Fortunately, Val knew a little about Blueblood and the Fox Woman. The Fox Woman hadn’t worn a costume since her fortieth birthday, and Blueblood’s version of a uniform was a suit and tie. There was no need to don her mask and all the leather, especially not for a private dinner. Val wore a black dress, long-sleeved and knee-length. It would be perfectly acceptable for a business setting if not for the plunging v-shaped neckline that showed off her formidable cleavage. She completed the look with a necklace of black pearls and the most kick-ass heels she could find. They were mostly black except for the heels themselves, which were shiny metal spikes that ended in points sharp enough to pierce flesh. She wouldn’t be able to run in them, but she’d risk it to make a fierce first impression.
She rode in an elevator with Joey and two other of her father’s men, all of them in expensive business suits and smelling of aftershave. When the doors opened with a ding, Val stepped out into a restaurant. Continue reading “Don’t Let David Puebla Die” – Part 3
I’m very happy to announce that my short story, “How Lady Nightmare Stole Captain Alpha’s Girlfriend” is the featured story in Issue 29 of Luna Station Quarterly. It was just released today, and you can read the full thing right here.
Lady Nightmare made a short cameo in Villainous, so if you’ve ever been curious about her, check this story out. It’s a fun little tale of action and romance, and I might have snuck in a deeper theme or two. The basic premise is a damsel-in-distress falling for the villainess who kidnapped her, and complications when a superhero comes to the “rescue.”
If you’re even remotely interested in science fiction and fantasy, I’d highly recommend you take a look at the other stories in the issue here. “How Lady Nightmare Stole Captain Alpha’s Girlfriend” is in very good company, and you’re looking at hours of free entertainment (or days if you go through all of Luna Station Quarterly’s back issues). Also, check out that cover. Isn’t it the most beautiful thing you’ve ever seen?
So go. Read. Enjoy. You won’t regret it. 🙂
Dave and Moreen checked in at the long-term hotel using fake identities. When they finished, Dave asked the front desk to call room 231 and tell them Mr. and Mrs. Martinez had arrived, so they wouldn’t spook anybody when they unlocked the door. Agent Chung, Agent Attwater, and the witness had been holed up here for three weeks since the last attempt on the witness’s life. They’d be a little jumpy, to say the least.
After getting their keycards, Dave and Moreen went back outside to grab their suitcases and bags of groceries. The hotel was made up of two long buildings three stories high, and Dave had memorized the floor plan before coming. The gated pool by the parking lot hadn’t been covered yet, despite that autumn in Illinois wasn’t exactly outdoor swimming weather. Red, orange, and brown leaves floated across the water’s surface, fallen from the row of trees planted along the sidewalk. The parking lot was maybe half full, and a man dragged his suitcase towards the lobby, the sound of its wheels bumping across the asphalt echoing off the buildings. Dave kept one eye on him. Pudgy and balding, he didn’t look like the stereotypical image of a hitman, but real hitmen rarely did.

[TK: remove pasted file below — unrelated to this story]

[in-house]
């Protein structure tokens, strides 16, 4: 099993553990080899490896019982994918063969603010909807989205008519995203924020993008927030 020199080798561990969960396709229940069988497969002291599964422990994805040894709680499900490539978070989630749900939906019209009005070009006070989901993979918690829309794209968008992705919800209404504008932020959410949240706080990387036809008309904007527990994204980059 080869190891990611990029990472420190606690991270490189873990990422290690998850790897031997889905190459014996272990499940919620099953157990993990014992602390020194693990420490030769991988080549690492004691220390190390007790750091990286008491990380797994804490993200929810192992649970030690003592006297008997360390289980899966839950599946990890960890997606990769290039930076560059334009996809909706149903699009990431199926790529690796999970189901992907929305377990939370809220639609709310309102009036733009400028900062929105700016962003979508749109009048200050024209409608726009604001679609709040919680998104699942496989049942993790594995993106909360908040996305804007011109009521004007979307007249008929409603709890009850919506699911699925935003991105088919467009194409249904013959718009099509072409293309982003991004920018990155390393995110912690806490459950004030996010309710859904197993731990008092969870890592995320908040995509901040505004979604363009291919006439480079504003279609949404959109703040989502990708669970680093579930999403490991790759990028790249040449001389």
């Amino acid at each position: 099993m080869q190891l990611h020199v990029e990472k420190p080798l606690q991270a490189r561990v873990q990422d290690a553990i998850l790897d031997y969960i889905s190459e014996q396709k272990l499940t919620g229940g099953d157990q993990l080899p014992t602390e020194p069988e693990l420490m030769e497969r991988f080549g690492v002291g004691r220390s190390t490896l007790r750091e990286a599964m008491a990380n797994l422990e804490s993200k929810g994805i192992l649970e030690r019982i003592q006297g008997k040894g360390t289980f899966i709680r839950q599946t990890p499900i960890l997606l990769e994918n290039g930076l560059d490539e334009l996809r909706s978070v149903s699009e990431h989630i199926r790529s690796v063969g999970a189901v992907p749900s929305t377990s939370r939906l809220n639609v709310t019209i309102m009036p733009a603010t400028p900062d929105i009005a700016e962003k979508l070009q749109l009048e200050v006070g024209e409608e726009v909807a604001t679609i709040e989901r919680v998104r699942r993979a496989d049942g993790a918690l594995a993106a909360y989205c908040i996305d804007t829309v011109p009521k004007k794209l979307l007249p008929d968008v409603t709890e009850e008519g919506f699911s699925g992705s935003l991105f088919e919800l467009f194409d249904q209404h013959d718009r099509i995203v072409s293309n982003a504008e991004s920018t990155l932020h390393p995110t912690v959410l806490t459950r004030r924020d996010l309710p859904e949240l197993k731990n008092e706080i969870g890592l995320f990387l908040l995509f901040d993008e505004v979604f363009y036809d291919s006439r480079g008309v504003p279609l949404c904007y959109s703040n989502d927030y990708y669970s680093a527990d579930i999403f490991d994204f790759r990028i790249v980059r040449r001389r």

Moreen knocked loudly on the door of room 230 before swiping the keycard and pushing open the door. Dave edged past her to go in first, standard procedure since he was the bulletproof one. But it was an unnecessary precaution, because the only person inside was Agent Chung.
“Glad you guys could make it,” he greeted. Continue reading “Don’t Let David Puebla Die” – Part 2
Val walked up to the old Victorian house, and the gun-carrying man by the door nodded at her as she went inside.
The interior looked the same as always: old-fashioned patterned wallpaper, decorative molding on the ceiling, and useless stuff everywhere. Fancy chairs that no one sat on were placed next to side tables holding vases of flowers. An antique cabinet of polished wood displayed knick-knacks of porcelain, stone, and glass. Oil paintings of scenes from the Civil War hung beside antique photographs and mirrors in gilded frames. You’d think the place looked exactly the same as it had a hundred years ago, and in fact, Val only remembered one thing in it ever changing. The old burgundy carpet had been replaced with hardwood floors. Probably because it was easier to clean up bloodstains that way.
Val found a maid engaged in dusting, which was probably a full-time job. “Where’s he at?”
“Out back, ma’am.”
Val went out the back door to the patio and pool. The landscaping made it look like a tropical rainforest was encroaching, and the pool itself was an enormous affair complete with a fake stone waterfall and a little bridge that led to a small island. Val had no idea why her father had it. He never went swimming. Maybe he liked the smell of chlorine.
His wheelchair was parked next to a table under a large umbrella, situating him in his own private shadow. He was dressed in the most casual, summery outfit he ever wore: a button-up white shirt, crisp khaki pants, and a vintage hat. A glass of iced tea sat on a coaster on the table, and his right-hand man, Joey Giordano, lurked only a few yards away.
He glanced up from the book he’d been reading when Val approached. “Val. Have a seat. It’s a lovely day outside.” Continue reading “Don’t Let David Puebla Die” – Part 1